She exhaled as I counted slowly to three. Then I told her to suck the yellow up further, into her tummy and arms and shoulders and finally into her head and hair. Each time, she had to slowly exhale. By the time she was covered in yellow, she was also relaxed. Even better, she believed she had beaten the fairy; believed that the fairy had gotten so ticked off by the happy colors that she had flown to the next county.
I would love to report that bedtime was a breeze after that. I would love to sell you this bridge I know about in Brooklyn — great views! But things did get easier. My daughter felt a little empowered. She grasped the idea that there were tools she could use to fight anxiety and be the boss of her own thoughts and her own responses.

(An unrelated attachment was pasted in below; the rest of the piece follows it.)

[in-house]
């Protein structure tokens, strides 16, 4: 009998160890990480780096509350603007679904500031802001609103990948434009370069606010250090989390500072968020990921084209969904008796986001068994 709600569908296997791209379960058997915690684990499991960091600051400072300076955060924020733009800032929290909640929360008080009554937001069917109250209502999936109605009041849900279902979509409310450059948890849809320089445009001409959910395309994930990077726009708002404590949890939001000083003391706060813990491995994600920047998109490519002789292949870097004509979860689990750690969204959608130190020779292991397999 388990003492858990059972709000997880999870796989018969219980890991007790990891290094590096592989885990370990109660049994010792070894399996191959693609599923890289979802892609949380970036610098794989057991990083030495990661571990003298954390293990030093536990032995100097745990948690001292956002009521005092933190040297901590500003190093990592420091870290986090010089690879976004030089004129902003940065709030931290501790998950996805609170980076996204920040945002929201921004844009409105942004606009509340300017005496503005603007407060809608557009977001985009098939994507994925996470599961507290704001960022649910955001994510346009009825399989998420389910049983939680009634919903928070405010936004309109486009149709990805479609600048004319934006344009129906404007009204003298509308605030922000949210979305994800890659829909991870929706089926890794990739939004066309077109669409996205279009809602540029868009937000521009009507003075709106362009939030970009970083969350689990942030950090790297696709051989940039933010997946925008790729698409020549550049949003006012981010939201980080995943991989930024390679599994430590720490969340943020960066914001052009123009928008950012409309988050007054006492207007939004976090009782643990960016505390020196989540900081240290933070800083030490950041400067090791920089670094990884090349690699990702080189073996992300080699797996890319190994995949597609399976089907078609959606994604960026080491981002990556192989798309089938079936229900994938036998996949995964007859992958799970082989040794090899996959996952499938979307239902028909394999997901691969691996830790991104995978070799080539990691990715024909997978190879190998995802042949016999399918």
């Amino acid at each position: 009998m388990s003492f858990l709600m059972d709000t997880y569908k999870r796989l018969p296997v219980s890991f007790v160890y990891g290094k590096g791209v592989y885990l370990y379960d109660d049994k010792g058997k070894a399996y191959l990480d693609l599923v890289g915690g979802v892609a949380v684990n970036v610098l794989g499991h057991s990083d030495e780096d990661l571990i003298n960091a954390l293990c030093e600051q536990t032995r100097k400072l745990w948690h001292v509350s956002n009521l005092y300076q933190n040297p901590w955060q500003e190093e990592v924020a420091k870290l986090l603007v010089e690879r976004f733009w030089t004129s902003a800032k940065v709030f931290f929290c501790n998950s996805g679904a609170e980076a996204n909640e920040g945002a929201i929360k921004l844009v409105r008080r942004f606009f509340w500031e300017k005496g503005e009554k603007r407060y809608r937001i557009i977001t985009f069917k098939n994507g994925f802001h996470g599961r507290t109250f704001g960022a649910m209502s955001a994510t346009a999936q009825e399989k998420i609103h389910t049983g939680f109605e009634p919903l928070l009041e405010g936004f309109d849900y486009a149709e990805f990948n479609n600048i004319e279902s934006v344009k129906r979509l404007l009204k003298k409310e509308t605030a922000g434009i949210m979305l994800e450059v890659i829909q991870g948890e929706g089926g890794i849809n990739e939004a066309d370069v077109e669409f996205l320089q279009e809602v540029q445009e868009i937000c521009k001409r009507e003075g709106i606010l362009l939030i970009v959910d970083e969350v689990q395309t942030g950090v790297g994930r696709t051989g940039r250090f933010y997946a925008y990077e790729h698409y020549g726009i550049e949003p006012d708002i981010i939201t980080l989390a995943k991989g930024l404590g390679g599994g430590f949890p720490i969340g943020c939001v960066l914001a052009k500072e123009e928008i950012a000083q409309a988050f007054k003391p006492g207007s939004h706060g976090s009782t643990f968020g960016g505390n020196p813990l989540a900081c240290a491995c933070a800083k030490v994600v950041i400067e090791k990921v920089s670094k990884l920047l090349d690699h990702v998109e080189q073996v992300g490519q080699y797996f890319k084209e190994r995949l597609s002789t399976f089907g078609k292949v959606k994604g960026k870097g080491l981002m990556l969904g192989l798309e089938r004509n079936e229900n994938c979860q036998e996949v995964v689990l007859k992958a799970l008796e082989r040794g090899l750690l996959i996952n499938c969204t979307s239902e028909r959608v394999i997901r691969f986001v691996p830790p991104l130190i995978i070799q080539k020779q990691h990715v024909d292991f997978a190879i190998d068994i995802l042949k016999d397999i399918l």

I tried it out on my older son and he too intuitively embraced the concept much quicker than he had embraced traditional CBT and ERP techniques. We've also used it as a guide on who to hang out with — be with people who bring out your yellow. Steer clear of people who make you feel ugly or sad colors.
I've let a few of my own friendships fade and worked a little harder on others, guided by this wisdom.
As time went on and we continued to unravel medical mysteries and cope with daily "I hate this shit" moments that come with neuropsych issues, I made a conscious effort to suck in yellow and blow out the cold, steel gray of worry. For me, worry has got to be the ugliest color in the universe. Worse than puke green, worse than diarrhea brown. It is one of the loneliest colors I can think of. And every parent with an alphabet kid knows exactly what I mean.
So today, I send a little yellow your way. It won't cure your ills, but it might just make them a little easier to bear.
Courtesy of Latitudes
First published in October 2012